Mrs. The Poet and I went to the Greenville Ave. St. Patrick’s Day Parade yesterday to celebrate our Irish Heritage. And have fun watching drunk people screaming for beads…
Photographic proof we were there.
It was a trifle crowded there. Since I can’t see what is in the frame with my $5 phone Mrs. the Poet was a little hidden behind my head. And I have no idea who any of the rest of those people are. But you can see how crowded it was, as Mrs. the Poet did not get any closer to me to get in the picture. And at 1030 the people in the picture (some of them, anyway) had already begun their alcohol consumption. And by the end of the parade the garbage container next to us was nearly overflowing with empties.
You might have noticed I have nearly achieved maximum fuzziage in this picture taken a week and a day prior to out annual “Shearing of the Flock” celebration at church. At this point it looks like the ritual will be after the Sunday morning service next week. Since this will be daylight I hope to get better pictures this time than last year. That would mean a late post with lots of pictures and short on text. We have been doing this particular ritual for quite a while, and the one thing we can guarantee is that the weather will be weatherish. The precipitation has varied from snow to bright sunshine with a couple of rainy days in there, too. Temperatures have ranged from below freezing to nearly 90°F. Or in other words typical “Texas Spring” weather.
I’m watching the Sprint Cup race from Bristol, or I would be if it wasn’t raining again. This has not been a good weather year so far for NASCAR with at least 2 of the first 4 races with rain delays, Daytona and Bristol. The other 2 races were in the deserts of NV and AZ, not much rain there.
Joey Logano has lost his power steering which they were trying to diagnose when the red flag came out for the latest rain delay which is a major problem with the way the cars are set up today. Back when I was working on stock cars they used something called “caster stagger” with different caster settings on the left and right sides to make the cars turn left pretty much all by itself. Turning right was next to impossible so the hot setup was to put a trace of understeer in the car so that drivers never had to turn the wheel past center to the right. Then they could use a fairly quick manual steering box without exhausting the driver too much. But caster stagger reduces the available grip in the front end. The way the front end is set up now the car doesn’t automatically turn left, but it does have more grip when the wheels are turned to the left so they use the power steering to make up the difference for the drivers’ not being Superman. That’s something I don’t have to worry about with street cars, but wide tires and quick steering ratios also call for a little power assist.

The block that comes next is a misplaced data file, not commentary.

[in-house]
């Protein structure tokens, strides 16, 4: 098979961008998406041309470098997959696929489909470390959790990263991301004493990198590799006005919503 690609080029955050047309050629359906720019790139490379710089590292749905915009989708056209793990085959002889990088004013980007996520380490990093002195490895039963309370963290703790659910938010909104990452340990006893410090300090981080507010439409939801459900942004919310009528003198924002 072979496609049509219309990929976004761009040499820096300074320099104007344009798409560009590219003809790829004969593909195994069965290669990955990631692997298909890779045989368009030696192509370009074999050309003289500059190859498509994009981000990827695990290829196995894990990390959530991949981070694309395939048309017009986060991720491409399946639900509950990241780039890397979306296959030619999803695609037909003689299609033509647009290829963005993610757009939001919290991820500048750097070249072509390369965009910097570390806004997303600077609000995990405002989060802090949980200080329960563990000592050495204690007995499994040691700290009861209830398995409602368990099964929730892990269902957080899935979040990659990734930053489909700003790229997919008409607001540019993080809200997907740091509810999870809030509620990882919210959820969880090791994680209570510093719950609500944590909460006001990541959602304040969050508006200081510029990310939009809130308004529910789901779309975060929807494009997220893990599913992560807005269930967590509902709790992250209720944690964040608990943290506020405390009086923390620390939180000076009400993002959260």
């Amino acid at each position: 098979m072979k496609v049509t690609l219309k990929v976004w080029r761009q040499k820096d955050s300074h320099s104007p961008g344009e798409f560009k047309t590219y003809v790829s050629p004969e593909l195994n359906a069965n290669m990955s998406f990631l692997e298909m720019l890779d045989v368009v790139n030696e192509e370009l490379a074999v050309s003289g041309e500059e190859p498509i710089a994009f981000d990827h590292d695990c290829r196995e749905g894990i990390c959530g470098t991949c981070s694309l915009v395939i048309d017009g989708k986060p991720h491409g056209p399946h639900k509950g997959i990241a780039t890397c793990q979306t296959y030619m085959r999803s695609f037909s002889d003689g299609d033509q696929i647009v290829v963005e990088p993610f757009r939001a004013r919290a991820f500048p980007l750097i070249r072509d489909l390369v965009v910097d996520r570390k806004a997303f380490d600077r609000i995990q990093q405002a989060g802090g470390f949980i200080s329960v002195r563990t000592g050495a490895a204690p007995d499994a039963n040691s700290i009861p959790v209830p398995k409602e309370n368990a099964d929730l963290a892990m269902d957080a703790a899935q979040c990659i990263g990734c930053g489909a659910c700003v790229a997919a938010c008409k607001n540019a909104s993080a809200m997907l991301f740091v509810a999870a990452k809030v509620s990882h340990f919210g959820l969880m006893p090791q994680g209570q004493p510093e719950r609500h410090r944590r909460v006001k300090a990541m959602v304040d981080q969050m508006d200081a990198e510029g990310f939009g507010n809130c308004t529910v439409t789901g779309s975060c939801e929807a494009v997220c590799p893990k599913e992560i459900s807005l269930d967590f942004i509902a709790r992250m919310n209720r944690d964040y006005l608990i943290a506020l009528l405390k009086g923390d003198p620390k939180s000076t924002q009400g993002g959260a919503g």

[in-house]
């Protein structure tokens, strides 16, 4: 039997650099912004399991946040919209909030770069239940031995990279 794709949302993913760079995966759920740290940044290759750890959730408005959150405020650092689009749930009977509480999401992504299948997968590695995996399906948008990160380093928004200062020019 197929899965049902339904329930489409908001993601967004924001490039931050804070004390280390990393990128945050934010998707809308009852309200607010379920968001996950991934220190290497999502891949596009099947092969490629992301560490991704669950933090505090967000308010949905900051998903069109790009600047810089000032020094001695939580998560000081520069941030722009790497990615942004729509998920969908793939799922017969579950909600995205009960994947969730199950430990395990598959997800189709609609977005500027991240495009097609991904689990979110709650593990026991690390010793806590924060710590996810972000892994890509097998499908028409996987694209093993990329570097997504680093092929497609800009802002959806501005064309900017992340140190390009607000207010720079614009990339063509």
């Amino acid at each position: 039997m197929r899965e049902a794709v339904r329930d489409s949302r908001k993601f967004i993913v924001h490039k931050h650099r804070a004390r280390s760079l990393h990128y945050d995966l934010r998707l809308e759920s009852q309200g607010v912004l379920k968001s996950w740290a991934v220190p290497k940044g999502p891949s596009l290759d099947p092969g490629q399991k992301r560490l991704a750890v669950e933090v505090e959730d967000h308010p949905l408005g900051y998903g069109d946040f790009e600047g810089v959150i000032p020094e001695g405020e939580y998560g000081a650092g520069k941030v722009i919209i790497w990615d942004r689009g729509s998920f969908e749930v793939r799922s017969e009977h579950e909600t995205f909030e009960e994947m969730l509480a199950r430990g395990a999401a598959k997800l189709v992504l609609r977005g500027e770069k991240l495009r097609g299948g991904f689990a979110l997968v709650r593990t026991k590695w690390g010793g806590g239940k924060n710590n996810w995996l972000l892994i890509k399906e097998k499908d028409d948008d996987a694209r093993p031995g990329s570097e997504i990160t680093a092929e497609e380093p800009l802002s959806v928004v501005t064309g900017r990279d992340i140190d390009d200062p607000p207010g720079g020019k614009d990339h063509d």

And that makes for a segue to the next paragraph. The bucket was initially designed for a Vega steering box and cross steering but the Vega box has a 20:1 steering ratio and 5 turns lock to lock. That’s too slow for autocross racing, or SCCA SoloII as it used to be called. Now it’s Solo if it’s in a parking lot with only cones marking the course, or Time Attack if they’re on a regular track. But either way, the stock Vega box won’t cut it, and the quick ratio power steering boxes available are wider than the Vega box and won’t fit the narrow T Bucket front end. I’m building my own frame, but it still wouldn’t look right with a big steering box hanging off the left side of the front end, but I have a possible solution for that. One of the things I was planning on was having a very deep section near the front end and additional triangulation and stiffness from running downtubes from the roll cage to the front shock hoop. And what I’m thinking as a possibility is to mount the quick ratio power steering box to the inside of the outside vertical web of the left frame rail, with gusseting and additional vertical supports to make up for the missing parts of the inside web. This will move the box 1.5″ to the left to clear the engine block without making the nose any wider. After I check this with the CAD (cardboard aided design) I might bulge the frame rail a bit to the left to clear the engine and for the frame rail to clear the steering arm at full right lock (the steering arm on the box moves left to turn the front wheels right).
On a programming note, I need to make a trip to the pharmacy way out in Carrollton which means I will be spending several hours riding the bus to and from the store. I will be back somewhere around 1600 to 1700, and then I get to filter the Feed which has already gotten pretty big, so I may be pushing midnight to get posted.